- The Washington Times - Friday, January 24, 2003

LONDON, Jan. 24 (UPI) — It is the noise that haunts across the decades — the whine of a sniper's bullet that narrowly misses you and the thud of a rocket that doesn't, the eerie keening of a Marine dying with a third of his brain blown away, the thump of a mortar sending another death-dealing round on its way.

And memories that stick like photographs in your mind, unwanted yet unfaded after so many years. A young woman crumpled in death alongside a twisted bicycle, her long, white ao dai dress spattered by blood and mud. Nearby another body, a tiny boy — perhaps her son, certainly just one more victim of a horror he could not have understood.

In a cage, the sad, emaciated body of a little yellow kitten. I sat in the rubble of the city's wall, exhausted, and wept weary tears of grief for the lost life of another innocent.

After 35 years, the recollections of those murderous days of January and February, 1968, of running and crawling past rotting bodies, through the mounting rubble of Vietnam's ancient, once-glorious imperial capital of Hue may be blurring a bit. But they remain sharp enough to hurt.

What remains engraved in my memory is the sheer cacophony of war — the sounds of men fighting and dying that greeted my arrival in Hue as a United Press International combat correspondent aboard a truck loaded with U.S. Marines up Vietnam Highway 1 on Jan. 31. Not once in the next three weeks, day following night following day did the noise ever let up for more than five seconds.

In the predawn darkness of that day, an estimated 80,000 North Vietnamese and Viet Cong troops struck at 36 of 44 provincial capitals, plus 64 district towns, across the length and breadth of what was then South Vietnam in what became known as the Tet Offensive.

Not terribly fresh from weeks of diving for cover amid artillery, mortar and rifle fire the North Vietnamese rained down on a Marine outpost at Khe Sanh, a few miles south of North Vietnam, I grabbed my backpack, notepad, pens, canteen and cigarettes and hitched a ride with the Marines into the fury that had now engulfed Hue.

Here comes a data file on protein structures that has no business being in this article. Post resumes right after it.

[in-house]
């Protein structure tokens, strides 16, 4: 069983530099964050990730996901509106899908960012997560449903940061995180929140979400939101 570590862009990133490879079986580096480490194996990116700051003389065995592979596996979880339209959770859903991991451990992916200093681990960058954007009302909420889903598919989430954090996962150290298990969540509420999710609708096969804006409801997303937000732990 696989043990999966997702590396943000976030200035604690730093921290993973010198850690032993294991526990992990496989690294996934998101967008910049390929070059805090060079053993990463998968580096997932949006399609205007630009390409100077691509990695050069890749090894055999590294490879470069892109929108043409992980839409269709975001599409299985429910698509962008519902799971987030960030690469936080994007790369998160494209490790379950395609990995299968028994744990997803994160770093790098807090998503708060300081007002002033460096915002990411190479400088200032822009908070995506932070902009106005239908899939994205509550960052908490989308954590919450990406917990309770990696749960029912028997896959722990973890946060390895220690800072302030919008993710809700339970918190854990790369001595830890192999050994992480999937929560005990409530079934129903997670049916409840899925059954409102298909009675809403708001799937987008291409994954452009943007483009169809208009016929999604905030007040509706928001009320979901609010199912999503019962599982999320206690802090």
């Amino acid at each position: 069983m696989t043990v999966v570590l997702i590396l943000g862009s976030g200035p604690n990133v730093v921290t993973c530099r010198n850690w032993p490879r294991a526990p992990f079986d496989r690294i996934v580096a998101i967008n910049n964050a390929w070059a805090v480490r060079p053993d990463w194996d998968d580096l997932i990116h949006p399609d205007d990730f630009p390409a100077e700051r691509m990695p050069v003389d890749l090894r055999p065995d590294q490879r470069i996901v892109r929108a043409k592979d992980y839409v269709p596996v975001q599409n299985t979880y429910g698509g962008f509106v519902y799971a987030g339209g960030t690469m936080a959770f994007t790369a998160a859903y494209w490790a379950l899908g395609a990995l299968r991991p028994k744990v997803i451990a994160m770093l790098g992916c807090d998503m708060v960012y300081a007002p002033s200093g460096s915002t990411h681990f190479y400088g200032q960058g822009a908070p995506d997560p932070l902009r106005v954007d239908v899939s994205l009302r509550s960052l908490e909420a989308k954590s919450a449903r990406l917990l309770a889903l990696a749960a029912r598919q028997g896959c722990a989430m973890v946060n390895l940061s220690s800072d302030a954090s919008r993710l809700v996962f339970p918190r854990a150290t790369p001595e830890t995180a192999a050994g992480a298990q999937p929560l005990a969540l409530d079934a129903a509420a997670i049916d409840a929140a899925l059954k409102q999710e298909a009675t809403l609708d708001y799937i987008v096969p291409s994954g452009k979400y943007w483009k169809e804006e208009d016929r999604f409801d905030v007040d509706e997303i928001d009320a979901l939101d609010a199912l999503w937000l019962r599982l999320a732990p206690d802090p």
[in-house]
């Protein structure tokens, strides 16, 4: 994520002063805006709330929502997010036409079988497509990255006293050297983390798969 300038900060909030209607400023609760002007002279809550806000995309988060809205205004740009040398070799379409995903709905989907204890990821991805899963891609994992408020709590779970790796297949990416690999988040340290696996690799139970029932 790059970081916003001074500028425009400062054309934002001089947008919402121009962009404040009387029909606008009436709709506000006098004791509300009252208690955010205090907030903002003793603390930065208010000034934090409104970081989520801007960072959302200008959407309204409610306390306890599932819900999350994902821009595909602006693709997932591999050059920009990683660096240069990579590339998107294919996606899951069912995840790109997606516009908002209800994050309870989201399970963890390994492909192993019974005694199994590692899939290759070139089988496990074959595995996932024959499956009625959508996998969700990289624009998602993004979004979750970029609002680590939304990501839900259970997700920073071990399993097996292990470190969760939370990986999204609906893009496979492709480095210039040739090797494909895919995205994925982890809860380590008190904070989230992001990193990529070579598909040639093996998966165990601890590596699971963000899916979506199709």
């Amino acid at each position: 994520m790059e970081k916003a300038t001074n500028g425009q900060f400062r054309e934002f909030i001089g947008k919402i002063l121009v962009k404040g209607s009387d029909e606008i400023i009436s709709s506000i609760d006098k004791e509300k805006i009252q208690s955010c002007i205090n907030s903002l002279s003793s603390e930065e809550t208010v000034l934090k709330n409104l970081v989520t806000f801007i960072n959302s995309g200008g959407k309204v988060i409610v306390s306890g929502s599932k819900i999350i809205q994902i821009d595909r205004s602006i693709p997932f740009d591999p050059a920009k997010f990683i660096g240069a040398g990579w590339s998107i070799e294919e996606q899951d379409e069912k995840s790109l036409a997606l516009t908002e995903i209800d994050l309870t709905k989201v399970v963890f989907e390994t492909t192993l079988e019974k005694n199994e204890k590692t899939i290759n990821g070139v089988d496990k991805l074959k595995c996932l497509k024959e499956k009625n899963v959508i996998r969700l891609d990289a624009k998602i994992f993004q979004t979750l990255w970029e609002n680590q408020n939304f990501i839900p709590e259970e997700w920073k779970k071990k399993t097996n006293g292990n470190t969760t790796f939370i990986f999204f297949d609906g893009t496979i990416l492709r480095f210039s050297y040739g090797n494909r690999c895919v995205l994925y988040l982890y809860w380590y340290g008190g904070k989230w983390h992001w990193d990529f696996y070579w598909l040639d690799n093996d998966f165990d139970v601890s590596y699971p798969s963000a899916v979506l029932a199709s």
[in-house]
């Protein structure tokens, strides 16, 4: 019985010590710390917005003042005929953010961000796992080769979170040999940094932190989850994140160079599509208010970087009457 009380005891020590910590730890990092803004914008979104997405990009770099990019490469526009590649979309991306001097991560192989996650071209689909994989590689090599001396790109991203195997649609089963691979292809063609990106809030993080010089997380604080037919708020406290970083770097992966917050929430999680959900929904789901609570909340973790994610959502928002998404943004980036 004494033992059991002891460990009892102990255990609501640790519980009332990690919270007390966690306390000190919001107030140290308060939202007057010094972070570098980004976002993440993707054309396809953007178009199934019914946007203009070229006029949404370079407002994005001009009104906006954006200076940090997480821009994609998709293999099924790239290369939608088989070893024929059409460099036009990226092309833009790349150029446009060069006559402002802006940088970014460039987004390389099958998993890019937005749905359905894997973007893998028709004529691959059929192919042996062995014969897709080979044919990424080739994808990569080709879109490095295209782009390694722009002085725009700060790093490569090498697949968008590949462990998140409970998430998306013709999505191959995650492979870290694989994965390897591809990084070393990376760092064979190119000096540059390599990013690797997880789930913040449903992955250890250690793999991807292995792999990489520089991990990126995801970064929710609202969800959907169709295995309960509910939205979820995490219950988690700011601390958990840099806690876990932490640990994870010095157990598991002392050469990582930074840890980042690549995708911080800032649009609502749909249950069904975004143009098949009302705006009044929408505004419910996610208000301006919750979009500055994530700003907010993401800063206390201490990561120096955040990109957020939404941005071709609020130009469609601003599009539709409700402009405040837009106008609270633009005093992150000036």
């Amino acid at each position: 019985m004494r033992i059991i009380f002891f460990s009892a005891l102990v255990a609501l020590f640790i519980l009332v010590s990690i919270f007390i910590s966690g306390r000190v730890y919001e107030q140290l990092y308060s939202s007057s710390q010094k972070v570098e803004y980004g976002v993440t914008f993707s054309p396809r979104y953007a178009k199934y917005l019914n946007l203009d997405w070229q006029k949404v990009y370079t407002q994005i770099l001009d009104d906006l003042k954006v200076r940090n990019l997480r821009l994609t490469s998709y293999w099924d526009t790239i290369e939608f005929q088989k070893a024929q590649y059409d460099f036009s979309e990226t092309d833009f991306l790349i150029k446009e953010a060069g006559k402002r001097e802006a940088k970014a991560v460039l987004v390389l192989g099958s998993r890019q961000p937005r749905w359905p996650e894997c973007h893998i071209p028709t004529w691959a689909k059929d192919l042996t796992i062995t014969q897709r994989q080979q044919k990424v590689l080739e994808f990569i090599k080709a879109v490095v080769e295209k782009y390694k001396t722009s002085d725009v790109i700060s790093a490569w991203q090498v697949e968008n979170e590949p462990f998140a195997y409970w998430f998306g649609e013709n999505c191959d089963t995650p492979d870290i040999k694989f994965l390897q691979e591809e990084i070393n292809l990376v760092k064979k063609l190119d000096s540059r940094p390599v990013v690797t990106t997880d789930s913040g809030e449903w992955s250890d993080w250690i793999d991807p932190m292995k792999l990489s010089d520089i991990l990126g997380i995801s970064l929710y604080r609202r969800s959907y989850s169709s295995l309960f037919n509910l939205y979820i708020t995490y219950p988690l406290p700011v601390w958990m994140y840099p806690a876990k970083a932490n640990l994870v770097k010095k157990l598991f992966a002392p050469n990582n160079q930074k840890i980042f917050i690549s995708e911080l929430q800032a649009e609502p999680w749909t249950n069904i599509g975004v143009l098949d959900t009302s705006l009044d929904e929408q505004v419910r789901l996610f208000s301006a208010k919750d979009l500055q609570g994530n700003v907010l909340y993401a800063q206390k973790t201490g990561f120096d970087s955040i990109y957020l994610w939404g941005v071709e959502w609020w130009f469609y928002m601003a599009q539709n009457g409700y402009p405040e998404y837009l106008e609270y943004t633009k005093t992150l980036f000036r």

Hue straddled the ill-named Perfume River in the northern quarter of South Vietnam, and somehow it had remained a haven of sanity well into the war, a city of Oriental beauty, culture and education, of history and old tombs of old emperors centered in its walled Citadel.

Hue city had largely escaped the bullets and bombs. Many westerners, including American correspondents, would call time out from the war to rest and relax at its pleasant little restaurants and bistros, or book a night of rest aboard one of the scores of small boats on the Perfume River, watching the flashes of combat in the distance.

But then was then, and now was now. By the time I arrived in a muddy dive for protection behind a low, gray wall across from the besieged U.S. military compound south of the river, 20th-century warfare had horrifically transformed the city of the Nguyen emperors and their Palace of Perfect Peace. Perhaps forever, I thought.

The emblem was plain enough — the yellow-starred flag of the National Liberation Front, guerrilla Viet Cong, that waved over the fortress gate of the Citadel, on the north side of the Perfume River. It would flutter there for the next 25 days as the longest and bloodiest single ground action of the Tet Offensive waxed and waned in its shadow.

The battle for Hue was a two-part affair for American forces. They first concentrated their power on the south side of the river, with its broad boulevards flanking its respected university, the mansions of the wealthy and the Cercle Sportif that was their tennis and billiards and barroom playground.

For the next 10 days, Frank and Pancho and Kenny and the scores of other Marines who became my mates in combat battled door to door, in fighting the likes of which Corps veterans had not experienced since Seoul, South Korea, in another war more than 15 years earlier.